Ruppe came under heavy pressure from within the Reagan Administration to politicize her top staff in Washington and to choose only Republican loyalists as Country Directors overseas. In 1981, Ruppe appointed ten country directors who had been selected by the Carter Administration over White House objections. In August 1982, Reagan appointed Edward A. Curran to be Peace Corps deputy director. Prior to this appointment, Curran had served as associate director of White House personnel and as the director of the National Institute of Education. At the Peace Corps, Curran attempted to carry out Reagan Administration policy but Ruppe responded by stripping him of most of his staff and official duties, including authority as acting director in her absence. "Loret's strategy is to make him so miserable that he'll quit," said one Peace Corps employee. "We took Peace Corps out of the pit of politics and made it non-partisan. It must always signify Americans pulling together for peace," said Ruppe.
On September 24, 1984 the New York Times reported that the Peace Corps planned to double the number of volunteers serving in Honduras, Guatemala, Costa Rica and Belize to 1,200 workers over the next three years. This move was considered controversial by many returned Peace Corps volunteers who said that it politicized the Peace Corps by bolstering Reagan's fight against communism in Central America. "They have declared the Peace Corps an instrument of U.S. foreign policy and a tool of the Reagan Administration," asserted Francine Dionne, spokesman for the Returned Peace Corps Volunteers Committee on Central America. "Honduras already is running over with volunteers, and with the introduction of American troops, the place is swarming with Americans." Other returned volunteers disagreed. Senator Paul Tsongas who served as a Peace Corps Volunteer in Ethiopia in the 1960s said "It's important to demonstrate to the countries that we can do more than just send arms." However Tsongas added that he "strongly objected" to ideology lectures being given to new volunteers.
On January 15, 1985 Ruppe issued a nationwide appeal for 600 volunteers to begin famine relief and agricultural work in Mali, Zaire, Lesotho and Niger. The Peace Corps received more than 5,000 inquiries, the largest number since the early 1960s. Ruppe announced that teams of 5 to 10 volunteers would work with small-scale farmers on land preparation, water supply, storage and preservation of crops, processing and marketing assisted by the United States Agency for International Development. This effort was known as the African Food Systems Initiative (AFSI)and the Peace Corps domestic recruitment strategy was refocused on American farmers, who responded positively to some extent. The initiative's logo was the Peace Corps dove of peace, carrying a sheaf of wheat.
While Ruppe was director, the Peace Corps began or resumed programs in seven countries: Sri Lanka, Haiti, Burundi, Guinea-Bissau, Chad, Equatorial Guinea and the Cape Verde Islands. Ruppe also started the African Food Initiative, Women In Development, and the Leadership for Peace Campaign. Ruppe launched the Competitive Enterprise Development program to promote business-oriented projects. She created business-oriented volunteer positions within the Peace Corps to promote grass roots economic growth worldwide, an agenda that was supported by Republicans in the U.S. Congress who generally disapproved of U.S. foreign aid programs.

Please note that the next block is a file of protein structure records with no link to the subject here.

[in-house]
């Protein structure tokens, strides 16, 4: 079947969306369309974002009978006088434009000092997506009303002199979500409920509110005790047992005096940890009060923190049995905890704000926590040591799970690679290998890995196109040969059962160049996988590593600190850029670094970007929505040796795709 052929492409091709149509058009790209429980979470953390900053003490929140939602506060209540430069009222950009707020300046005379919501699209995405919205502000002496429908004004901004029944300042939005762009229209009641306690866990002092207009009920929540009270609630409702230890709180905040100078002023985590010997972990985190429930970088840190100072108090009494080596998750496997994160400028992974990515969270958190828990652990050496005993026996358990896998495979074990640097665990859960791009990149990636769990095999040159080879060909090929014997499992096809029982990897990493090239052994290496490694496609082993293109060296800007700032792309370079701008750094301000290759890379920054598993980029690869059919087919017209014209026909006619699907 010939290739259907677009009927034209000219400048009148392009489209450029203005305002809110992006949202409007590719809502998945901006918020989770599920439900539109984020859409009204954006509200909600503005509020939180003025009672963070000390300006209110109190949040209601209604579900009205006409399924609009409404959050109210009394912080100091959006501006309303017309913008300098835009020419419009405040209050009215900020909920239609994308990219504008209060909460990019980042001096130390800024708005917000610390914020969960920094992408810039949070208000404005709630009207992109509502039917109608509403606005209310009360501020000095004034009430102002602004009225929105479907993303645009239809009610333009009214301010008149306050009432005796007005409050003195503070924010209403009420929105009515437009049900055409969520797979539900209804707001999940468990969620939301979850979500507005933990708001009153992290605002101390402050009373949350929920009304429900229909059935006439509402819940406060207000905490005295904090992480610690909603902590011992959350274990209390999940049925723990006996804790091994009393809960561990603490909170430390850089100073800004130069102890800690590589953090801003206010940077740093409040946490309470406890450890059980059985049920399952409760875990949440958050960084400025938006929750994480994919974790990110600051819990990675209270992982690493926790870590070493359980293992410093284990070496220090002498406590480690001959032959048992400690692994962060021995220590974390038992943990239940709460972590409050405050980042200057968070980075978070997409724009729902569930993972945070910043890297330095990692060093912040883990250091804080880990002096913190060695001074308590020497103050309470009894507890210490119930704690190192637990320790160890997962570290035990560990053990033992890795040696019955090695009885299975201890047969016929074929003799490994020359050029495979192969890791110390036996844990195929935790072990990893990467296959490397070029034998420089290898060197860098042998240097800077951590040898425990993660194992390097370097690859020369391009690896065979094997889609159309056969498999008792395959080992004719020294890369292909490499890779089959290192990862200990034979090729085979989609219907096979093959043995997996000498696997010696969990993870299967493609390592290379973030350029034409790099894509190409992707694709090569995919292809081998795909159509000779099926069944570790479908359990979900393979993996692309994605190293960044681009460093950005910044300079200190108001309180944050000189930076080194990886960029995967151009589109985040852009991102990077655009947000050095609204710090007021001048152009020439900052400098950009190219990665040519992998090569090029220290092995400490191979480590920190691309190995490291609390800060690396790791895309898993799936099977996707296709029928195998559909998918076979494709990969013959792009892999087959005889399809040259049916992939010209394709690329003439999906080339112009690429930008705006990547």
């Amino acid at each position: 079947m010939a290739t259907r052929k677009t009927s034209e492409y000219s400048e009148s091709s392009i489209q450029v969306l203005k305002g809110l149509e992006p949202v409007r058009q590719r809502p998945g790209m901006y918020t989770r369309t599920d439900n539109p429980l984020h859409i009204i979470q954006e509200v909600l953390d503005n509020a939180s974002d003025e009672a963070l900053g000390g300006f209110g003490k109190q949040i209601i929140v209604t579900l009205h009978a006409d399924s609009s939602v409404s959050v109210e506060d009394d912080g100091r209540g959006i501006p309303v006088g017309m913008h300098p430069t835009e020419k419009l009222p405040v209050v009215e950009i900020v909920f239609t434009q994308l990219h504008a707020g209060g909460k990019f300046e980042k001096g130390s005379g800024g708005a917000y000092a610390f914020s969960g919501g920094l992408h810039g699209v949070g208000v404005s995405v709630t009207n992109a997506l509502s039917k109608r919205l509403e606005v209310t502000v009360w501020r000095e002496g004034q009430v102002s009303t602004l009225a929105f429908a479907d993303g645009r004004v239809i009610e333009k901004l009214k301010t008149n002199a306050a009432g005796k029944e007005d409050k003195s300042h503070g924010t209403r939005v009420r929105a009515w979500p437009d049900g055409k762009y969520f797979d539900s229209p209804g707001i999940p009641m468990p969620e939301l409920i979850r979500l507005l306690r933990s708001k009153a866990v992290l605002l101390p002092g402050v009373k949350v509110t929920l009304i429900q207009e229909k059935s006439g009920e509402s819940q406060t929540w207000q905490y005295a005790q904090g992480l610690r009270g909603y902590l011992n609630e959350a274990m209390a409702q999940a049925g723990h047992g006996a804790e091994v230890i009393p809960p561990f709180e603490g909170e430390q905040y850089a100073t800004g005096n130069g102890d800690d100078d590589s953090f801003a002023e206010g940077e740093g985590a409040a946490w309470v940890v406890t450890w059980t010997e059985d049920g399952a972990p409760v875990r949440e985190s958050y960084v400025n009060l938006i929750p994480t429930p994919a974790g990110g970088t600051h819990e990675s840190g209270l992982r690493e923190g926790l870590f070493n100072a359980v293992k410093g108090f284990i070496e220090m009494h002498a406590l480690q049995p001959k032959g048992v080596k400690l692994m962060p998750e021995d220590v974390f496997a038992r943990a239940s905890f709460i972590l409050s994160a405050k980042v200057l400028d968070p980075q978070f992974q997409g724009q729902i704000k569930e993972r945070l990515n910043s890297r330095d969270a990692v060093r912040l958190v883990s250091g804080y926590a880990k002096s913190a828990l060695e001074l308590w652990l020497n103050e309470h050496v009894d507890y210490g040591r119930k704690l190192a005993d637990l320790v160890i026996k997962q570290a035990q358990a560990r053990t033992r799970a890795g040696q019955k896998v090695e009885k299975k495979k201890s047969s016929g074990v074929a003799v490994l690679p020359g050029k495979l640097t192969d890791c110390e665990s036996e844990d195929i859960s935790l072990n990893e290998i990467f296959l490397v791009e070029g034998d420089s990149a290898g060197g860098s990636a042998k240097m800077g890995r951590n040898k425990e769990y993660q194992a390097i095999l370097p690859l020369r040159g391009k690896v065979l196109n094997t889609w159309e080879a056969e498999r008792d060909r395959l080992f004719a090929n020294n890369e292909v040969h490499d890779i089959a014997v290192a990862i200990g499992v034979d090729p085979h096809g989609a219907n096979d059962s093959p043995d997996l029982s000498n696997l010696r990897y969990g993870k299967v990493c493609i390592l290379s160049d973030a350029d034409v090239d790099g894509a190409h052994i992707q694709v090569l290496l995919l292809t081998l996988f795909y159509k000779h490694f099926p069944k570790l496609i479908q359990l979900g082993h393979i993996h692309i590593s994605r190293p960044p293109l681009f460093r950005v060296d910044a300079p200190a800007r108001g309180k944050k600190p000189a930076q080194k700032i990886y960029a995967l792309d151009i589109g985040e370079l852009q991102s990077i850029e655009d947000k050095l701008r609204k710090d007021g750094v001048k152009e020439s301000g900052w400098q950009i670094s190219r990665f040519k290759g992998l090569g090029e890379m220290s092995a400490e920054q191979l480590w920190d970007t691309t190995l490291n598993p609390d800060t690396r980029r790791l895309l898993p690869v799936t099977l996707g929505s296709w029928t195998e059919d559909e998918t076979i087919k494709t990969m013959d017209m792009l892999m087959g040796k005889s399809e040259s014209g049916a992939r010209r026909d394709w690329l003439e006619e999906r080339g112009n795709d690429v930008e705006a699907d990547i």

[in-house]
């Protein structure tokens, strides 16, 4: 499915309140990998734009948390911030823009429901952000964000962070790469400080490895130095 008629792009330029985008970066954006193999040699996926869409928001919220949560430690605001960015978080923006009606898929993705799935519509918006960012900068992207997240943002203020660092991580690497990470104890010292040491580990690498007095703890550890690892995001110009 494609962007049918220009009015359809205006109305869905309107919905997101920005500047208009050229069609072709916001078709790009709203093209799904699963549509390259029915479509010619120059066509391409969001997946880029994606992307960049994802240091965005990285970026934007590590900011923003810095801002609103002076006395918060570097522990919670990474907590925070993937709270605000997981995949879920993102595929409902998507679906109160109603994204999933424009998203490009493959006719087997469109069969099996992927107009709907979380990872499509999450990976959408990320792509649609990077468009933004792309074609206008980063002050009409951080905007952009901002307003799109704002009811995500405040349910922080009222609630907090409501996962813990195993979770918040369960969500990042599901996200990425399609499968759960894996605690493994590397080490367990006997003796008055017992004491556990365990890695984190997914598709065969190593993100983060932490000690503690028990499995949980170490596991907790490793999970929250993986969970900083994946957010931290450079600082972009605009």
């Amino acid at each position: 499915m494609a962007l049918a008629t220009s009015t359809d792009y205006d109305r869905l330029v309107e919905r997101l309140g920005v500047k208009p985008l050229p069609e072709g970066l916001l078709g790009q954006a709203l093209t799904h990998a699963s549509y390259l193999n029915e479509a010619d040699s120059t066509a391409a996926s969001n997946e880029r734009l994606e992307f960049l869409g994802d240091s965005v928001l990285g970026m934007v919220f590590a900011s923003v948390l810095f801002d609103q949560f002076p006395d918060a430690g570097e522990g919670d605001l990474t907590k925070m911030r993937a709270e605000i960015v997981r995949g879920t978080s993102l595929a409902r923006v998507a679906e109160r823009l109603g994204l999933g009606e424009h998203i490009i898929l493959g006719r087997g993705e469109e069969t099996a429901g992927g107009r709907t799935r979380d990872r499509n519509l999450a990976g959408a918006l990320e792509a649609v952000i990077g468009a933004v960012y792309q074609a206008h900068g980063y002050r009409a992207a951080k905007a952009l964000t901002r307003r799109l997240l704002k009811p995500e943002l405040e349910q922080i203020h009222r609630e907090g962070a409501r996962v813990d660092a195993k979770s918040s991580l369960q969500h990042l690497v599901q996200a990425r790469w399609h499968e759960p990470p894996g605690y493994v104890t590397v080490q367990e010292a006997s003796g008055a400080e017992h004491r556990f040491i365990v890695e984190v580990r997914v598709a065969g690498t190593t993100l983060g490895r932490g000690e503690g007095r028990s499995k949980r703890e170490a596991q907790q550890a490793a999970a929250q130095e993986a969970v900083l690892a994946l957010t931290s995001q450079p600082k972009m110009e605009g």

A resident of Bethesda, Maryland, Ruppe died of ovarian cancer on August 7, 1996. Ruppe was survived by her husband, five daughters, five sisters and a brother. Inspired by her mother, Miller Ruppe's daughter, Dr. Loret Miller Ruppe, served as a Peace Corps volunteer in Nepal from 1985 to 1987 and later organized conferences aimed at encouraging under-represented minorities and women to enter engineering.
On September 5, 1996 Senator Chris Dodd who served as a Peace Corps Volunteer in the Dominican Republic, honored Ruppe with a speech on the floor of the Senate: "When President Reagan appointed her in 1981, the Peace Corps budget was rapidly declining and was less than that of the military marching bands. By the end of Mrs. Ruppe's tenure she had succeeded in increasing the agency's budget almost 50 percent. In addition to budgetary challenges, Mrs. Ruppe gave the agency a political facelift by projecting the agency as non-partisan, despite the fact that she herself was a political appointee, and increasing its viability on both national and local levels. As she noted `We took Peace Corps out of the pit of politics and made it non-partisan. It must always signify Americans pulling together for peace.' As a result of her efforts, Mrs. Ruppe was respected and admired by Democrats and Republicans alike. In terms of national visibility, she brought much needed congressional and executive level attention to the Peace Corps. Prior to her leadership the organization was nicknamed `the corpse' and many believed its end was near. Under her command however, the organization was revitalized and its future secured. On a local level, she worked hard to increase young Americans' interest in participating in the program. By 1989, she had raised the number of volunteers by 20 percent."
On October 4, 1996 Michigan Tech dedicated the new Master's International Program in Forestry to Ruppe. "The new master's program is a wonderful tribute to Loret Ruppe, and a wonderful opportunity for the Peace Corps and Michigan Tech," said John Hogan, Peace Corps associate director for international operations. In 2002 Wartburg College in Waverly, Iowa dedicated the Loret Ruppe International Student Scholarships to honor the late Loret Miller Ruppe, former director of the Peace Corps and U.S. Ambassador to Norway, whose conviction was that "peace work needs to be everybody's work". The Mary Anne Foundation dedicated the Loret Miller Ruppe Ambassador for Peace Award "to tap into the original and creative thinking of the young, regarding the issues of conflict resolution, forgiveness and reconciliation."  The National Peace Corps Association makes an annual Loret Miller Ruppe Award for Outstanding Community Service to a member group for a project that promote the Third Goal of Peace Corps.
Richard F. Celeste
|Director of the Peace Corps|
Robert D. Stuart
|U.S. Ambassador to Norway|
Thomas A. Loftus